Let’s Write a Tree-Sitter Major Mode
Ah, major modes. There are hundreds of them, and most work in the background, rarely surfacing to tell you what they do or why. They power Emacs, and they grant purpose and verisimilitude to buffers, one of the most important concepts in Emacs. Without major modes – or indeed the buffers that depend on them – you’d be stuck with a rather dumb and basic editor.
Major modes – parti…
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New to Mastering Emacs?
Are you exploring Emacs for the first time, or yearning to take your skills to new heights? Here’s a select collection of articles to guide you on your journey:
Running Shells in Emacs: An Overview If you want to know more about using Emacs as a terminal emulator or to run Shells, this is a great place to start. I cover Shell Mode, a wrapper around shells such as
bash; EShell, a fantastic shell written entirely in elisp; Term, a builtin terminal emulator; and VTerm, a blazing fast terminal emulator package.
Combobulate: Structured Movement and Editing with Tree-Sitter Combobulate is my package that adds advanced structured editing and movement to a slew of programming modes. It’ll supercharge your development experience. Give it a shot.
Evaluating Elisp in Emacs Evaluating elisp is a necessary skill you must learn once you reach a certain point in your Emacs career. I explain all the ways you can do it.
Understanding Minibuffer Completion The minibuffer drives most of your interactions with Emacs, so you should spend the time to learn how it really works. Emacs has had a lot of development over the years to improve the quality and user experience of the minibuffer completion system.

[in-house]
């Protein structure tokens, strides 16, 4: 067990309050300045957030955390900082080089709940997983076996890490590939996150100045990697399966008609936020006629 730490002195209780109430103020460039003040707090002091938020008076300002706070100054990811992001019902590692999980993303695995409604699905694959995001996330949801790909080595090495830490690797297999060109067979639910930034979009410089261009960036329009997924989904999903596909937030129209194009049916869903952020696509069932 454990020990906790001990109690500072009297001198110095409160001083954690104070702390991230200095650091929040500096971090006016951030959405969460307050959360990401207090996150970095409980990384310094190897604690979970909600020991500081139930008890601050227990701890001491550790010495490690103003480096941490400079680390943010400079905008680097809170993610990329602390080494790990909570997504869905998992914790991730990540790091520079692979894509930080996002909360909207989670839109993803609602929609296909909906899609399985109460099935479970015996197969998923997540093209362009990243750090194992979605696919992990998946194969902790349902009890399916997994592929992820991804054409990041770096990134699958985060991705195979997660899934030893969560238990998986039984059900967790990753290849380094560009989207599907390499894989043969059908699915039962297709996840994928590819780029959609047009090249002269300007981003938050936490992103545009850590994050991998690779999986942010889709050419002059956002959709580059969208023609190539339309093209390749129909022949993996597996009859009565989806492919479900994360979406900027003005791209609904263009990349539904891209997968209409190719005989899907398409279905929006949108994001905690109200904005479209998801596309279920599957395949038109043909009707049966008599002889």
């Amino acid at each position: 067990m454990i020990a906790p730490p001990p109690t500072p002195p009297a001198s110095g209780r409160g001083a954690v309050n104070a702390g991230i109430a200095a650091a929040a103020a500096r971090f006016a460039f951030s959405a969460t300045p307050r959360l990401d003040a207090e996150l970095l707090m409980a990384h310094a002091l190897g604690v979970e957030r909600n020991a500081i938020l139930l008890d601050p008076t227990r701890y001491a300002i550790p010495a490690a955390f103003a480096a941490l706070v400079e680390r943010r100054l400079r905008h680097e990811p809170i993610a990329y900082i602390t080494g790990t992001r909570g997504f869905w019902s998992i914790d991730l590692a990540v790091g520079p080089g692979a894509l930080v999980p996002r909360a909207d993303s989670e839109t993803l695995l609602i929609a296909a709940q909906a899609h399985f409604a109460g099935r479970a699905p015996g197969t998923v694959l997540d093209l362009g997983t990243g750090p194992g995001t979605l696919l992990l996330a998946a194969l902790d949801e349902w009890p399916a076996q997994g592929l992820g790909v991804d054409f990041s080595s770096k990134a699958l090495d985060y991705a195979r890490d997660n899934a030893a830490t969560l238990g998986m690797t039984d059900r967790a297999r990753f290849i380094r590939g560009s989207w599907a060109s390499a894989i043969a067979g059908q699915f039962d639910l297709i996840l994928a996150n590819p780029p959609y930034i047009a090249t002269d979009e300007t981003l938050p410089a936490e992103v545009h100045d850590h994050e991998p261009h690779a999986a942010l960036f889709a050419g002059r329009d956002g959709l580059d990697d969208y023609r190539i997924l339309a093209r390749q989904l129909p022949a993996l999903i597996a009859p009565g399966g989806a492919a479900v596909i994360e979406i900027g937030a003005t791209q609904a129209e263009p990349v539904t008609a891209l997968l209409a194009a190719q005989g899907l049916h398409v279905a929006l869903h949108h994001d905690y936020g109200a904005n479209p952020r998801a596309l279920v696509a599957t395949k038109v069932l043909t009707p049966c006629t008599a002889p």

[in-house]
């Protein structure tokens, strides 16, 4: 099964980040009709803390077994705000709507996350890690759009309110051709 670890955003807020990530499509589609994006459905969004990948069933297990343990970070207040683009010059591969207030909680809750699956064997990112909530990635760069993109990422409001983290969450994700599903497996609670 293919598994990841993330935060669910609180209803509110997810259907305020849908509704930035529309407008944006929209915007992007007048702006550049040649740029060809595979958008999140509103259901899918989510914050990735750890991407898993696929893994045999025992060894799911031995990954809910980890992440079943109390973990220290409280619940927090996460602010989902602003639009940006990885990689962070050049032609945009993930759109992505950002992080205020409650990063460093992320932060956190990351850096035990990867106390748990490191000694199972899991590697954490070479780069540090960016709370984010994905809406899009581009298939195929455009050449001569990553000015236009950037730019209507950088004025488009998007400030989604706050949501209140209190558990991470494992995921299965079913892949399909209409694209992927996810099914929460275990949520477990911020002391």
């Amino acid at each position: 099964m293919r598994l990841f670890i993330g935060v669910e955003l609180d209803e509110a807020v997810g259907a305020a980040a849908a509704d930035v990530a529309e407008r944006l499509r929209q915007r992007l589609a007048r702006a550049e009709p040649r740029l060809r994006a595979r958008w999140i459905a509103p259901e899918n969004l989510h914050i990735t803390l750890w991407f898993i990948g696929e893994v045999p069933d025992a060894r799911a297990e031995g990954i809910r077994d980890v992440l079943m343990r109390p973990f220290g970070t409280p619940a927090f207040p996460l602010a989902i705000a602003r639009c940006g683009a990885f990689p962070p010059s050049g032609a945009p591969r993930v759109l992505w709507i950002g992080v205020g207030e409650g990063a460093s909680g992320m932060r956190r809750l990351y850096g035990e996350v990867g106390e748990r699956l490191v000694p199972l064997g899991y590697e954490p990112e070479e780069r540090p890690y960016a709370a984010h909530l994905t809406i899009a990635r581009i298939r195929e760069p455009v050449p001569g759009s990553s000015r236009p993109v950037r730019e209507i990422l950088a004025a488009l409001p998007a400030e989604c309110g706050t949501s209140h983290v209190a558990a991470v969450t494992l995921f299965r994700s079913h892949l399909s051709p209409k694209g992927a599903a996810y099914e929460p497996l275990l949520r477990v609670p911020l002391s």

Complete Guide to Mastering EShell If the idea of using an all-Emacs shell is alluring then you must read my article on mastering EShell. It tightly integrates with Emacs and has a wealth of interesting features.
Mastering Keybindings Binding keys in Emacs is not easy if you haven’t done it before, but in this article I will walk you through all the many ways of doing it: how to bind keys to particular modes and globally and a selection of templates you can use for your own init file.
Keyboard Macros are Misunderstood Few people really use keyboard macros. They’re consigned to boring, repetitive text editing — but you can do so much more: set up your favorite window layout; bulk edit across files; and much more. In fact, they should be your first port of call for basic Emacs automation tasks if you’re not that handy at elisp yet.
My book If you’re struggling with Emacs, then give my book a try. I’ll teach you Emacs in 314 breezy, easy-to-read pages.
The Mastering Emacs Reading Guide My reading guide will help you get the most from my blog and the most from Emacs.
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